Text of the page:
Dining options multiply in CR district

By Cindy Hadish



Patience has been the cornerstone for the owners of a forthcoming restaurant in Czech Village.

After more than a year of work, Lenny Sims and Chris Robinson are eager for the long-awaited opening of their new establishment, Sauce Bar & Bistro.

The goal is to open later this month at 1507 C St. SW, a 1925-era building that formerly served as a garage, an appliance store, a Harley-Davidson business and a meat market. They plan to start with lunches only for the first few weeks, and hope to have their liquor license by the new year.

“It’s getting to be crunch time now,” said Mr. Sims, 39, who will handle the financial side of the business.

Delays were partly attributed to weather that interrupted some of the repair of the building, which was damaged in the 2008 flood. Mr. Sims and Mr. Robinson, 43, ended up tackling much of the renovation work on their own.

“This is not our area of expertise, but we’ve gotten better at it,” said Mr. Robinson, who gave up his job as a chef at Daly Creek in Anamosa to work on drywall and other building repair.

In the meantime, they watched as other restaurants and bars opened for business in the Czech Village/New Bohemia Main Street District.

The most recent, ‘Migos Fajitas & Margaritas, opened its doors in November, around the corner from Sauce at the site of the former Blue Toad restaurant, 86 16th Ave. SW.

As its name suggests, ‘Migos specializes in fajitas and other Mexican-style food, which might strike some people as an oddity for Czech Village.

“I do get asked that a lot,” said owner Kory Nanke. “Our thought process was that diversity is a good thing.”

That diversity will extend its reach when Mr. Nanke opens NewBo Sushi, across the Cedar River on the other side of the district.

NewBo Sushi will be located alongside NewBo Alehouse, which opened in March in the historic Village Bank & Trust building, 1201 Third St. SE.

Mr. Nanke said his goal is to open NewBo Sushi in January. He also is considering another potential restaurant in the forthcoming New Bohemia Station, at the site of the former Brosh Chapel, 1028 Third St. SE, next to NewBo City Market.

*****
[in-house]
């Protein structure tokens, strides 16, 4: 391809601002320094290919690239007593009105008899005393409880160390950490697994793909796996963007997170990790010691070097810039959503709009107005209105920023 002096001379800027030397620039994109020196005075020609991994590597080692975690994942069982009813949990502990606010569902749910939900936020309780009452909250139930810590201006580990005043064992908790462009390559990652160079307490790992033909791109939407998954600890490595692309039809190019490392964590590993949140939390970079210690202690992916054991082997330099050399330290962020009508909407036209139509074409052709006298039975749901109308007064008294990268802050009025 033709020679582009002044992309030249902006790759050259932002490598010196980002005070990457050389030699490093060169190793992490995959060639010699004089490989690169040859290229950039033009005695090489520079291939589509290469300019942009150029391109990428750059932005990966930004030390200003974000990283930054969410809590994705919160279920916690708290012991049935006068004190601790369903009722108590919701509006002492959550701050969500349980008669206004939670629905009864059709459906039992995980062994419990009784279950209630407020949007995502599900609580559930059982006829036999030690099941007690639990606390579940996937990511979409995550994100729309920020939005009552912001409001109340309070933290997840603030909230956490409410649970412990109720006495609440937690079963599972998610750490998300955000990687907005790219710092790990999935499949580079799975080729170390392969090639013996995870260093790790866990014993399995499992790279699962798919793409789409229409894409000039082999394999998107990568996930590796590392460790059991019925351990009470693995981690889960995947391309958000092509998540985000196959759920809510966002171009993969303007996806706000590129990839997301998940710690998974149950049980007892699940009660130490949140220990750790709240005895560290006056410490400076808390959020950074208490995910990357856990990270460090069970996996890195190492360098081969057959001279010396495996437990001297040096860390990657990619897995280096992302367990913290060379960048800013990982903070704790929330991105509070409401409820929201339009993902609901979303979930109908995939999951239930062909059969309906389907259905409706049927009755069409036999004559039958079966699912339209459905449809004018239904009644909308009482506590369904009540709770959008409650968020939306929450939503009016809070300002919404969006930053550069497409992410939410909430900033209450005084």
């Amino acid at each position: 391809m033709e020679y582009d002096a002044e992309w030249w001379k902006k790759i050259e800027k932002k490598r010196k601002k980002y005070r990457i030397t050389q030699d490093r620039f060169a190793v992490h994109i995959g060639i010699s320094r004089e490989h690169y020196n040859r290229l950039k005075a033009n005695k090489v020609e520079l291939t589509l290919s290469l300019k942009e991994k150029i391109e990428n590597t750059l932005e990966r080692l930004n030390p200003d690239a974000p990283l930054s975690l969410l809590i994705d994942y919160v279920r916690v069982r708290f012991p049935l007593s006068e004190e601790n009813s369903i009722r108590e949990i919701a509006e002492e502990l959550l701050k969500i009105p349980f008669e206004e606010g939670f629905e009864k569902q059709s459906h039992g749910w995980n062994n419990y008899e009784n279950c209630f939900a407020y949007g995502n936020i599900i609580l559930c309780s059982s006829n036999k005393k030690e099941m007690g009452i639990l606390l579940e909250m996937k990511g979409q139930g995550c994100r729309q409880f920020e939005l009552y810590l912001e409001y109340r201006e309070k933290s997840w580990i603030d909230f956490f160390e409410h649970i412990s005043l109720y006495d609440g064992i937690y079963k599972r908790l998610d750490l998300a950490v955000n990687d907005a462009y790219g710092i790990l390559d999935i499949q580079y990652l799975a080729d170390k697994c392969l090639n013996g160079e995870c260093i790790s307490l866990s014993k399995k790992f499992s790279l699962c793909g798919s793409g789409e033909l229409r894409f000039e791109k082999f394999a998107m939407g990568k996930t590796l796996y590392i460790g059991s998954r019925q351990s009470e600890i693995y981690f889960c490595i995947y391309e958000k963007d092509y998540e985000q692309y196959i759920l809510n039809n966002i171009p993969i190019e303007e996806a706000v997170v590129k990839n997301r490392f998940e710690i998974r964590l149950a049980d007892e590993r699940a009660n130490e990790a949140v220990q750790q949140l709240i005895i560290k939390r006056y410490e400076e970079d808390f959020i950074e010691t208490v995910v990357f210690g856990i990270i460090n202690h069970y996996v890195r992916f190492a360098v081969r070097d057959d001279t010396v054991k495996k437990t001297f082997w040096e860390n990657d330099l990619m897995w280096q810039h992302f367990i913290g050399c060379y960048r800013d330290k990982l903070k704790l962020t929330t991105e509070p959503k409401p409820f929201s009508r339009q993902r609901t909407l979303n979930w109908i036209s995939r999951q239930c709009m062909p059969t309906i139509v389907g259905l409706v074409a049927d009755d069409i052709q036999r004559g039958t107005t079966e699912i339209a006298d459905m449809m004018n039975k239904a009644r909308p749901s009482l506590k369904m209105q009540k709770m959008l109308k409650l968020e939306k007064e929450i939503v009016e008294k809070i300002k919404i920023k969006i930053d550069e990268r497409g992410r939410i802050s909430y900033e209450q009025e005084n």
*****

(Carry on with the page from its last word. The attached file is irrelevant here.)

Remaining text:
NewBo City Market is extending its dining options as well, with interior space that will be expanded for additional year-round anchor merchants by early next year (see story on page XX).

Mr. Robinson and Mr. Sims don’t view the other new and forthcoming restaurants as competition. In fact, they hope to work together with ‘Migos, the Red Frog, Smuggler’s Wharf and other nearby restaurants and bars to keep building the momentum of the district, which is rebounding from the flood.

They see Sauce as a unique draw, filling a void that currently exists in Cedar Rapids.

Their concept, which they jokingly refer to as “fine-dining dive,” will feature seasonal food in a casual atmosphere.

“We want to remove the pretense from it,” Mr. Robinson said, noting that plans call for “good, honest food; locally sourced and responsibly raised.”

The dinner menu will change with the seasons, he said, while the lunch will remain more static, offering slow roasted meat sandwiches and other selections, many with unusual twists.

A kimchi Reuben, for example, will add a house kimchi to the typical corned beef sandwich, while salads feature high-end touches such as salmon mousse, shaved Parmesan and Champagne vinaigrette.

The bistro will be able to seat about 80 people total, including at the bar.

“It’s the perfect size – not too big,” Mr. Sims said. “It’s more intimate.”

Both men are certainly familiar with the area and the restaurant industry. Mr. Sims graduated from Jefferson High School and then the University of Northern Iowa, with a degree in finance.

A graduate of Washington High School, Mr. Robinson earned an English degree from the University of Iowa.

The two met while working at the former Beckett’s in Cedar Rapids, and though they have worked in Chicago and elsewhere, both have roots in the community.

Mr. Sims recalled going to Houby Days and other celebrations in Czech Village in his youth. While a few storefronts remain vacant near their bistro, the two have faith that the district will continue its upward trajectory.

“I’m really not worried about that,” Mr. Robinson said of the vacancies. “I think this is still a good place to be.”